Some former colleagues say Beers's talents lay in wooing work rather than conjuring up creative campaigns. "I could name 20 or 30 people who are better marketing strategists," says the head of a Mad Ave. firm. "But Charlotte is quite the diplomat, and if a lot of this job is politicking, she'll be great at that."

Since being confirmed on Oct. 1, Beers has acted quickly to address one glaring problem: the lack of a U.S. spokesman on Qatar-based Al Jazeera, the widely watched Arabic-language satellite-TV channel. She hired as her senior adviser former Ambassador Christopher Ross, a fluent speaker of Arabic who had been stationed in Syria and Algeria. When bin Laden's second taped diatribe surfaced, Ross rebutted the allegations point by point on Al Jazeera.

Beers also has been meeting with prominent Muslim Americans to gauge which messages might promote a more positive image of the U.S. Further plans call for marketing research into how best to connect with younger Muslims. Once the research is done, Beers will enlist former Mad Ave. colleagues to help craft a propaganda campaign. And with whole swaths of the world viewing the sole remaining superpower with unbridled hostility, Beers doesn't intend to stop with the Middle East.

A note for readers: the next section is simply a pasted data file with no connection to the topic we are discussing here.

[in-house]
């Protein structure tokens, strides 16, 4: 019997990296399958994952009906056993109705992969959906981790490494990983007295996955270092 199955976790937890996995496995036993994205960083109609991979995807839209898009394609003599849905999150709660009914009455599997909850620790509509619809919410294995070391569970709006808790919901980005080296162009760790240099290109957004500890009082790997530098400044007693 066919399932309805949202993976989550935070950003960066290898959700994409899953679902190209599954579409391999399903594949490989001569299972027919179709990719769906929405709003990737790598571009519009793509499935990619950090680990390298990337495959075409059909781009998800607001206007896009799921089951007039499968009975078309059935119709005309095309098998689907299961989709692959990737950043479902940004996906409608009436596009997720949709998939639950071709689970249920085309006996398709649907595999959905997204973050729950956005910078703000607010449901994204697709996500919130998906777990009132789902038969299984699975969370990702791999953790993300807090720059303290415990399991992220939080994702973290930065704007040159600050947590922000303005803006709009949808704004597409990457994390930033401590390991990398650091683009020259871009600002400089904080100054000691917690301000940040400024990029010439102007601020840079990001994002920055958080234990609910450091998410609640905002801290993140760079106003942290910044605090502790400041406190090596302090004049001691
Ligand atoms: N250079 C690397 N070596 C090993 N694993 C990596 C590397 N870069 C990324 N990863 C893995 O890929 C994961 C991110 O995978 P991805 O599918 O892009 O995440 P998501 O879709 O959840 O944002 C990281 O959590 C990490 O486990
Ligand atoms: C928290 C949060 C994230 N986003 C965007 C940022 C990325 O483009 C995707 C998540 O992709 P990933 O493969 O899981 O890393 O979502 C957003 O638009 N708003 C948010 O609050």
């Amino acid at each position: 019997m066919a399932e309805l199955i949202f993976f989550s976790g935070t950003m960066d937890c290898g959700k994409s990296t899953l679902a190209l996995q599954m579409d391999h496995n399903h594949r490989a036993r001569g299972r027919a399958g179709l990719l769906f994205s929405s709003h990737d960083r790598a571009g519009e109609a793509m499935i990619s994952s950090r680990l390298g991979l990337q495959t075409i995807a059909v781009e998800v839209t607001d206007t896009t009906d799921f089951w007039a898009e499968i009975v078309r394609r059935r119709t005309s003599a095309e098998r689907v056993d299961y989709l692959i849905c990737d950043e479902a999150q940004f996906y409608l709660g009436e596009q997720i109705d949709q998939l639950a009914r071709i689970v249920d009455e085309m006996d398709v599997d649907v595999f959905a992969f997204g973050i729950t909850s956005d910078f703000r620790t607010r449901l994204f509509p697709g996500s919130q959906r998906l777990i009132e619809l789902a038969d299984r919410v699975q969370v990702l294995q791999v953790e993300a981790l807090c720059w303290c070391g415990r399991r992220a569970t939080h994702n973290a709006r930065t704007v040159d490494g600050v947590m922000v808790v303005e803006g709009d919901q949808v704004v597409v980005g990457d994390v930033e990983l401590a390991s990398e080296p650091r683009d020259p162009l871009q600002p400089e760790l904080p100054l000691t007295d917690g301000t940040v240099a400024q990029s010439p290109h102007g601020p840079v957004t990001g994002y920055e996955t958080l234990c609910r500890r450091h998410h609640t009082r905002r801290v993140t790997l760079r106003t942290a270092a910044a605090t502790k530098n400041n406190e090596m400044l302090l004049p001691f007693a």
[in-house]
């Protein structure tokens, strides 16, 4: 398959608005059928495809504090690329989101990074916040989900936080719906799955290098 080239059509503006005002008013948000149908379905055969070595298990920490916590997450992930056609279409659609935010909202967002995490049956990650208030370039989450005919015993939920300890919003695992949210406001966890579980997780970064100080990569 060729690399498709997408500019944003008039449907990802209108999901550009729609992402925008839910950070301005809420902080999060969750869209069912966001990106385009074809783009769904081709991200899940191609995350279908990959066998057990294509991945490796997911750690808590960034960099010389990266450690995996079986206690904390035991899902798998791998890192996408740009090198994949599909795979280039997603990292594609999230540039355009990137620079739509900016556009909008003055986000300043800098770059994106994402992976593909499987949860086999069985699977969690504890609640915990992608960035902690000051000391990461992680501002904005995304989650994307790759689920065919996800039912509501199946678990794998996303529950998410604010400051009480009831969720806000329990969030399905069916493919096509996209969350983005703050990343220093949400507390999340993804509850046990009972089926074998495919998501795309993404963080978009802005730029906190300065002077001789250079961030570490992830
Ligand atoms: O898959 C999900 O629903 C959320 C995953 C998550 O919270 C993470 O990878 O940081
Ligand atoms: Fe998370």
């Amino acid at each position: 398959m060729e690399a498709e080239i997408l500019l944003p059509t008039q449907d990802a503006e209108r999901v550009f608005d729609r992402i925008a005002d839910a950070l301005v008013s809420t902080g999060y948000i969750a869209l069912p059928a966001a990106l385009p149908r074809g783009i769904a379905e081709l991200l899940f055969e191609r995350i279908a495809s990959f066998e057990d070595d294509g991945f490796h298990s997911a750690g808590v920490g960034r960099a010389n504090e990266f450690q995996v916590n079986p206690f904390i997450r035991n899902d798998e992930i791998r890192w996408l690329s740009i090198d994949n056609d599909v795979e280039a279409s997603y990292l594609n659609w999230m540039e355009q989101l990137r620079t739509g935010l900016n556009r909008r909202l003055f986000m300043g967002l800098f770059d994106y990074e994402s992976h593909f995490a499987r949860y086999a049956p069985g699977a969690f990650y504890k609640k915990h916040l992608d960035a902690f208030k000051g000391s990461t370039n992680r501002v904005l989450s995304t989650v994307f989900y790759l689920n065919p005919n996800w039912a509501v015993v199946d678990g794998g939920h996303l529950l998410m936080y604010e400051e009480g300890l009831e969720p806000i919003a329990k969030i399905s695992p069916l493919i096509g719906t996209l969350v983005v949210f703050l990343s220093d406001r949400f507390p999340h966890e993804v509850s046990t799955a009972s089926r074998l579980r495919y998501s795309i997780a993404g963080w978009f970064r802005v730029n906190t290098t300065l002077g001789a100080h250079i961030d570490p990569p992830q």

So far, Beers's biggest rollout was a booklet designed to hammer home the depth of the September 11 carnage and bin Laden's role in the attacks. The brochure, laced with grisly photos of the attack, was distributed to Mideast countries, sometimes as a supplement in newspapers. But more ambitious projects are in the offing. Beers is considering TV and radio spots in which sports stars and celebrities talk up the U.S.

"LESS AND LESS." Of course, even if the Under Secretary finds popular Muslims to sell American values, simply getting the word out will be difficult in countries where the media is controlled and largely hostile. So far, Congress is cooperating--setting aside about $30 million in yearend spending bills to create a new radio network that would broadcast throughout the region.

But coaxing pols to make good on promises to fatten her budget will play a large role in determining Beers's success. The end of the cold war saw the shuttering of many overseas media centers and exchange programs that existed to explain America to the world. "For years we've talked about doing more with less," says Barry Fulton, a former State Dept. hand who now heads the Public Diplomacy Institute at George Washington University. "In fact, we've just ended up doing less and less."

Beers pretty much acknowledges that the job she signed on for is considerably more difficult than reassembling a power tool without dropping a screw. "This is a tricky business," she says, adding that some of her efforts may backfire. But as Beers told the international press corps last month, the U.S. will press ahead with the propaganda war all the same: "Consider the alternative, which is silence. We have no choice."

By Alexandra Starr in Washington